Larry Wood, Ph.D., NSTSTF Research Coordinator
Over three decades ago, the founding members of the Foundation’s Board of Directors became very concerned with the seemingly ever-degrading condition of the natural environment in their beloved Florida Keys. They realized that they could make a real difference with tools at their disposal, and developed the idea into one of the most successful non-profit sea turtle-related conservation organizations in the world. Since then, the Foundation has maintained a number of donated boats for use in coastal cleanup projects from Broward County all the way through Key West. One of the Foundation’s primary goals is to make the best use of the donated vessels while they are temporarily owned by the Foundation. Currently, the Foundation maintains two research vessels, the Hawksbill I and Hawksbill II that are used for various projects that range from the Florida Hawksbill Project to FWC’s nesting surveys in the Marquesas Keys to hosting university-based game-fish research. Due primarily to covid-related restrictions last year, however, most of the hosted research projects were cancelled, so the National Save The Sea Turtle Foundation’s Marine Operations Manager, Captain Mike Osborne, and his associate Captain Troy Phillips doubled-up on their efforts to collect trash and marine debris from the waters around Key West.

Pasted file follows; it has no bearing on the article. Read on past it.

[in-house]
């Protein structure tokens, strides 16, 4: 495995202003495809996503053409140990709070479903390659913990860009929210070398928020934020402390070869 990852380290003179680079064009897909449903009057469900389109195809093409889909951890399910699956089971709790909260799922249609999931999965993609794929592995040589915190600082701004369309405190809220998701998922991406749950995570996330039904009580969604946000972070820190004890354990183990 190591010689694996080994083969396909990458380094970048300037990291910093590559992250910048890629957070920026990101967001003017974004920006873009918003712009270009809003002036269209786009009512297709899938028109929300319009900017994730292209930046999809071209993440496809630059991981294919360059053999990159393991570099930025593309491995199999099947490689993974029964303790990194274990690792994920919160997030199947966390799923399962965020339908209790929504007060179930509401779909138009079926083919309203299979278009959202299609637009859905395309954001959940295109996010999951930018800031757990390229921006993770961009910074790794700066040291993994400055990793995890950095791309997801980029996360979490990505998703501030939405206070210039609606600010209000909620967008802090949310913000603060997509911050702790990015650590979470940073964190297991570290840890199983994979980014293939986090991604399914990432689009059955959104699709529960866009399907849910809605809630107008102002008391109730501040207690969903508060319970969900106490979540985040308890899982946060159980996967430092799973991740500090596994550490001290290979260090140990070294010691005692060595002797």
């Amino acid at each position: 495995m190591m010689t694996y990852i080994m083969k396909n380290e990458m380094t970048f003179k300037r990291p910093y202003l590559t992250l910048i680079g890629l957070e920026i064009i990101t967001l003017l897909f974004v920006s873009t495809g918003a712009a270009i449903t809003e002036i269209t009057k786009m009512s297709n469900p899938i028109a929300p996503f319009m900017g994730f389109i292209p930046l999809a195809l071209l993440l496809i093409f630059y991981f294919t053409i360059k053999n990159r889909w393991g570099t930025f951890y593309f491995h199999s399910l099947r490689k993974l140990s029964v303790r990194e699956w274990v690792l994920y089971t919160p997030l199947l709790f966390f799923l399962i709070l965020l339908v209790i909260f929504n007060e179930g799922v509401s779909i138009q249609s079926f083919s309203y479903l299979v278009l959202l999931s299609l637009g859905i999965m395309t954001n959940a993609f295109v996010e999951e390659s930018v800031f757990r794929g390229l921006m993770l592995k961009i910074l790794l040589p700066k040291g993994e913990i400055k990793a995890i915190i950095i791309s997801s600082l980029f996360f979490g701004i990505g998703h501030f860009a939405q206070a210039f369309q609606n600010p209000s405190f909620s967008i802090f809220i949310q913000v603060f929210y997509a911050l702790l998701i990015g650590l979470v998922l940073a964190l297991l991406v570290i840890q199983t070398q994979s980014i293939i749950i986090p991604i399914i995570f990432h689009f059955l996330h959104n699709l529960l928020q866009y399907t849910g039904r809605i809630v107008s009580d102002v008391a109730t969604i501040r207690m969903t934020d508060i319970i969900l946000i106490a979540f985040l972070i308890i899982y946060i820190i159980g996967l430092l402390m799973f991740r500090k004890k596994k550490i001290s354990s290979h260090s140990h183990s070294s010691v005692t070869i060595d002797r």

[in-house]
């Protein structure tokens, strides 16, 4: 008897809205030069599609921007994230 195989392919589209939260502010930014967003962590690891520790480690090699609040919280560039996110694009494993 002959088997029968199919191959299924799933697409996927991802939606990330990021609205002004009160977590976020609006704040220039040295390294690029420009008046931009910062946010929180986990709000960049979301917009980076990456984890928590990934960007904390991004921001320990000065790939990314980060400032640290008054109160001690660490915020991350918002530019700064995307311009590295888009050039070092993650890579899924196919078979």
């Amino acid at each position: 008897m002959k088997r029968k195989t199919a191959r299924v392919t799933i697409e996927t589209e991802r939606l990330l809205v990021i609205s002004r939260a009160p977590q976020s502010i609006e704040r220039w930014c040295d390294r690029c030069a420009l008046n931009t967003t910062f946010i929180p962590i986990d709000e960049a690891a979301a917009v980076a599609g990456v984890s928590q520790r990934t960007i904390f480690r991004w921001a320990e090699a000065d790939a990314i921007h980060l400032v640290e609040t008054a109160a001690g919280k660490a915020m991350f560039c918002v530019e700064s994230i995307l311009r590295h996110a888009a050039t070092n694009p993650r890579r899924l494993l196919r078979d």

The stuff they’ve found even within a short ride from the dock is simultaneously amazing and disheartening. They’ve collected tons (literally) of debris ranging from toothbrushes to lawn chairs, untold yards (probably miles) of fishing lines and ropes of all gauges and materials, and even helped a small Kemp’s Ridley turtle free itself from a big, tangled, garbage-filled drift net out in deep water. The hardest part of the job is sorting and disposing of the debris they bring back, but nonetheless Captains Mike and Troy separate out the recyclables, load them into their pickups and make sure the non-recyclables are disposed of properly. It is amazing how much difference a few hours can make, and we encourage all vessel operators to boat responsibly and do their part in the larger effort to keep Florida’s waterways clean. Photo on right: Captain Troy (left) and Captain Mike aboard the Hawksbill II with s small sample of the debris they’ve collected
National Save The Sea Turtle Foundation